Over the weekend, Adam Wingard tweeted out a cryptic image of a piece of paper, effectively telling Death Note fans to take a deep breath and chill out. A trailer for Netflix’s English-language, live-action adaptation of the beloved horror manga will apparently drop soon. The stylish writing says “Death Note teaser coming soon stop asking”.

American anime fans are all hoping Wingard’s Death Note movie will be a success, but several developments in the last year have people nervous. First, Wingard’s Blair Witch reboot was lambasted by critics and failed at the box office. Second, Japan’s live action Death Note film disappointed as many manga fans as it pleased, leaving a cavernous hole for the Netflix version to fill.

As for what’s confirmed: Death Note will feature goblin-faced Willem Dafoe as the shinigami Ryuk, young adult romance mainstay Nat Wolff as Light, and Atlanta’s Keith Stanfield as L. Though most of the press buzz around the film has been centered on Dafoe’s dynamite casting, Stanfield will likely be the adaptation’s brightest star. His haunting stare, which was on display in Dope, Short Term 12, and Straight Outta Compton is a perfect IRL version of L’s hollow expression from the manga.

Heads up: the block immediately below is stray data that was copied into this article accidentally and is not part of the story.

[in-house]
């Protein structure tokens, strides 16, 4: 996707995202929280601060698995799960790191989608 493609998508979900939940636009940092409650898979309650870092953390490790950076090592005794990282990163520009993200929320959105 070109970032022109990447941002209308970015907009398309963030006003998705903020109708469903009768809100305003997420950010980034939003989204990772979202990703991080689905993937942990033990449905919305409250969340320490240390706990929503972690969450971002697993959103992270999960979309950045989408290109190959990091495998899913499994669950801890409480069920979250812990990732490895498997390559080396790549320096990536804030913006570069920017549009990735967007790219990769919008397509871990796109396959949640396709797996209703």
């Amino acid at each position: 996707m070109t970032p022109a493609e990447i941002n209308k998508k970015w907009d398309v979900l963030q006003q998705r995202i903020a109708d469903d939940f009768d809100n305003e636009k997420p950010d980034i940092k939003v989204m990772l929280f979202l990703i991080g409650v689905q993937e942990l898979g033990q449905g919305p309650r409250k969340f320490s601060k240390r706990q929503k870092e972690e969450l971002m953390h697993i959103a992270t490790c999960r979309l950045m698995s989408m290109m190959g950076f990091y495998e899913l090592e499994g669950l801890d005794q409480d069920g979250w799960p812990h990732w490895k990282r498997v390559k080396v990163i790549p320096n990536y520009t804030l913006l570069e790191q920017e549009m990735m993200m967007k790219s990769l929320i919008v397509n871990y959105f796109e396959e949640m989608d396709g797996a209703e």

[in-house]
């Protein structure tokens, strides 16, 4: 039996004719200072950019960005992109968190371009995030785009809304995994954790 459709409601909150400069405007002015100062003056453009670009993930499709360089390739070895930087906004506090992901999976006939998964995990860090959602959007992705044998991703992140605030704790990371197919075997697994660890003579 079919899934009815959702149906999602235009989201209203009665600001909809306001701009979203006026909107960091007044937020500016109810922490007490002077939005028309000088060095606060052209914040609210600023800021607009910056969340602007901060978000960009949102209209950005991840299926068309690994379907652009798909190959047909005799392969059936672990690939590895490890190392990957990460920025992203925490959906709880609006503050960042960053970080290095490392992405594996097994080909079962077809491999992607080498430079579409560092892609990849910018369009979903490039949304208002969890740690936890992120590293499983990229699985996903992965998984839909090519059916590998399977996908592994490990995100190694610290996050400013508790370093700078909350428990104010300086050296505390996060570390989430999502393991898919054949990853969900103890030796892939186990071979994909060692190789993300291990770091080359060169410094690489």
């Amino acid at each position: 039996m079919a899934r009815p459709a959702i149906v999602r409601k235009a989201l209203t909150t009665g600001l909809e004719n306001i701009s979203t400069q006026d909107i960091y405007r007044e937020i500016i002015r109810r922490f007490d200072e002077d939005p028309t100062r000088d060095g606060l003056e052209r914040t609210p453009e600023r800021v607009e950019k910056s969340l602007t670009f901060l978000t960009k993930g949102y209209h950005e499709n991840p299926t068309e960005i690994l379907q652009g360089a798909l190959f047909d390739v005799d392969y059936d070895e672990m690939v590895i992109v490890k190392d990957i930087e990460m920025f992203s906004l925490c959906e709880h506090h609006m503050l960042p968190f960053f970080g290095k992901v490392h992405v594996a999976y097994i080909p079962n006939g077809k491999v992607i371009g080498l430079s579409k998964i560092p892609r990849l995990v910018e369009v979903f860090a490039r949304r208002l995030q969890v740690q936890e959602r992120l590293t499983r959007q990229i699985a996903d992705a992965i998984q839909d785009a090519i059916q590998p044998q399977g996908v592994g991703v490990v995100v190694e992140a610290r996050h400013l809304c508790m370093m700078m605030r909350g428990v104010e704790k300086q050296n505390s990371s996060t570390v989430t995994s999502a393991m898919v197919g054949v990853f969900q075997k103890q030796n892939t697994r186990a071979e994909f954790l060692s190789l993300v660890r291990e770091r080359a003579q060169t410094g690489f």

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Keith Stanfield as L in Netflix's 'Death Note'
Keith Stanfield as L in Netflix's 'Death Note'

When student Light (Nat Wolff) finds Ryuk’s (Willem Dafoe) Death Note, a notebook used by the gods of death to claim human lives, he’s chased by the police. When the government isn’t able to track Light down, and his mysterious body count rises, the police turn to L (Keith Stanfield), a hermit and master detective. L and Light face off in a classic game of cat and mouse, both determined to outsmart the other, while the grinning Ryuk hovers above them both, amused and surprised at how cruel humans can be.

Though the Japanese Death Note manga and anime focus their horror on psychological drama, Wingard has said that his version is hyper-violent. Wingard’s prior works, including The Guest and You’re Next, make splatter gore look more stylistic than excessive, so his bloodier version of Death Note is pretty intriguing.

Death Note hits Netflix sometime in 2018.

Photos via Geeky.com